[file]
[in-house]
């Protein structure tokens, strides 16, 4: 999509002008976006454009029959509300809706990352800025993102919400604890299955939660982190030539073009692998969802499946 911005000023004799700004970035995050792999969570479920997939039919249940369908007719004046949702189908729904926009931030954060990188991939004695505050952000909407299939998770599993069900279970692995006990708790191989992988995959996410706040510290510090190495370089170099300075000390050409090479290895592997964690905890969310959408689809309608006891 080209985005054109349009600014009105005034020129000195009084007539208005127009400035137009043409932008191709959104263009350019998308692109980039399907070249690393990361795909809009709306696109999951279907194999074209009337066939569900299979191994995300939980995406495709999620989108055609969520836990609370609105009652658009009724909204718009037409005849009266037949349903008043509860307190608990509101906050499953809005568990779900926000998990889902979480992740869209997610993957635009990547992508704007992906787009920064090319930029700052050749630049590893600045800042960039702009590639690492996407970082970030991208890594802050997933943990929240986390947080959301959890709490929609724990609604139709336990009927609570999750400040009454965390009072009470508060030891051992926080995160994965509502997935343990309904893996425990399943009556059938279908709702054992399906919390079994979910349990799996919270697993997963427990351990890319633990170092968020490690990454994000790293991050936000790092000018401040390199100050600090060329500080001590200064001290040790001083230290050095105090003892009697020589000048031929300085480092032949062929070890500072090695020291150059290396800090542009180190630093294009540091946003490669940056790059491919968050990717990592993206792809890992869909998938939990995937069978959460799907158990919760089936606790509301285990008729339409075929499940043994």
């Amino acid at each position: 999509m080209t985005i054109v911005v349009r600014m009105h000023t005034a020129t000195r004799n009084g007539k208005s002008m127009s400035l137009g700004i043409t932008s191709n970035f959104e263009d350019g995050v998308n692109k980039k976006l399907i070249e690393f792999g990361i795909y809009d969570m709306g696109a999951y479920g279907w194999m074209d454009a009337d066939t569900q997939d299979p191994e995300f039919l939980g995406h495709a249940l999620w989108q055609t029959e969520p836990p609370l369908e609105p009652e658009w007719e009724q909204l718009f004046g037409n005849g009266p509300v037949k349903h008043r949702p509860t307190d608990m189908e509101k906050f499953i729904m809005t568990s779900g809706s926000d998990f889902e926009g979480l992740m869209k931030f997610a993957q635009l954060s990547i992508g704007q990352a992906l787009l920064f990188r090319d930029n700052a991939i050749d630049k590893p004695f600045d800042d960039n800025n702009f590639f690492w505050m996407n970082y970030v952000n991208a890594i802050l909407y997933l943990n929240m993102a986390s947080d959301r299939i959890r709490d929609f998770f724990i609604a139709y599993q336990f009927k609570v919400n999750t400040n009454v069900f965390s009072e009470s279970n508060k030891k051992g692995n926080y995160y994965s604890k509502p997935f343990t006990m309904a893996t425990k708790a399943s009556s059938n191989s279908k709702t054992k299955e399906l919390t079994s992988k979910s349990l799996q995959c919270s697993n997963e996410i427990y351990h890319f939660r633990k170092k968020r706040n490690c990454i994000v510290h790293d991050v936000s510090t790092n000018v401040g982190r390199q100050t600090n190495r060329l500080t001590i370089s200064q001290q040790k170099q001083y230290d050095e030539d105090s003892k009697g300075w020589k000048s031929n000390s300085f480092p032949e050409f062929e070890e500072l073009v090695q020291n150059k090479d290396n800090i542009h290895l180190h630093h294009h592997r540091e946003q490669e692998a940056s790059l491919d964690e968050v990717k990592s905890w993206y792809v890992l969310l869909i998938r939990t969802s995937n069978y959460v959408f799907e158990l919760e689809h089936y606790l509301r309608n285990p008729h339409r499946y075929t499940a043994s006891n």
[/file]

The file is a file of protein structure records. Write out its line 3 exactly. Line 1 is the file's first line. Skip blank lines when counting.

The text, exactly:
């Amino acid at each position: 999509m080209t985005i054109v911005v349009r600014m009105h000023t005034a020129t000195r004799n009084g007539k208005s002008m127009s400035l137009g700004i043409t932008s191709n970035f959104e263009d350019g995050v998308n692109k980039k976006l399907i070249e690393f792999g990361i795909y809009d969570m709306g696109a999951y479920g279907w194999m074209d454009a009337d066939t569900q997939d299979p191994e995300f039919l939980g995406h495709a249940l999620w989108q055609t029959e969520p836990p609370l369908e609105p009652e658009w007719e009724q909204l718009f004046g037409n005849g009266p509300v037949k349903h008043r949702p509860t307190d608990m189908e509101k906050f499953i729904m809005t568990s779900g809706s926000d998990f889902e926009g979480l992740m869209k931030f997610a993957q635009l954060s990547i992508g704007q990352a992906l787009l920064f990188r090319d930029n700052a991939i050749d630049k590893p004695f600045d800042d960039n800025n702009f590639f690492w505050m996407n970082y970030v952000n991208a890594i802050l909407y997933l943990n929240m993102a986390s947080d959301r299939i959890r709490d929609f998770f724990i609604a139709y599993q336990f009927k609570v919400n999750t400040n009454v069900f965390s009072e009470s279970n508060k030891k051992g692995n926080y995160y994965s604890k509502p997935f343990t006990m309904a893996t425990k708790a399943s009556s059938n191989s279908k709702t054992k299955e399906l919390t079994s992988k979910s349990l799996q995959c919270s697993n997963e996410i427990y351990h890319f939660r633990k170092k968020r706040n490690c990454i994000v510290h790293d991050v936000s510090t790092n000018v401040g982190r390199q100050t600090n190495r060329l500080t001590i370089s200064q001290q040790k170099q001083y230290d050095e030539d105090s003892k009697g300075w020589k000048s031929n000390s300085f480092p032949e050409f062929e070890e500072l073009v090695q020291n150059k090479d290396n800090i542009h290895l180190h630093h294009h592997r540091e946003q490669e692998a940056s790059l491919d964690e968050v990717k990592s905890w993206y792809v890992l969310l869909i998938r939990t969802s995937n069978y959460v959408f799907e158990l919760e689809h089936y606790l509301r309608n285990p008729h339409r499946y075929t499940a043994s006891n």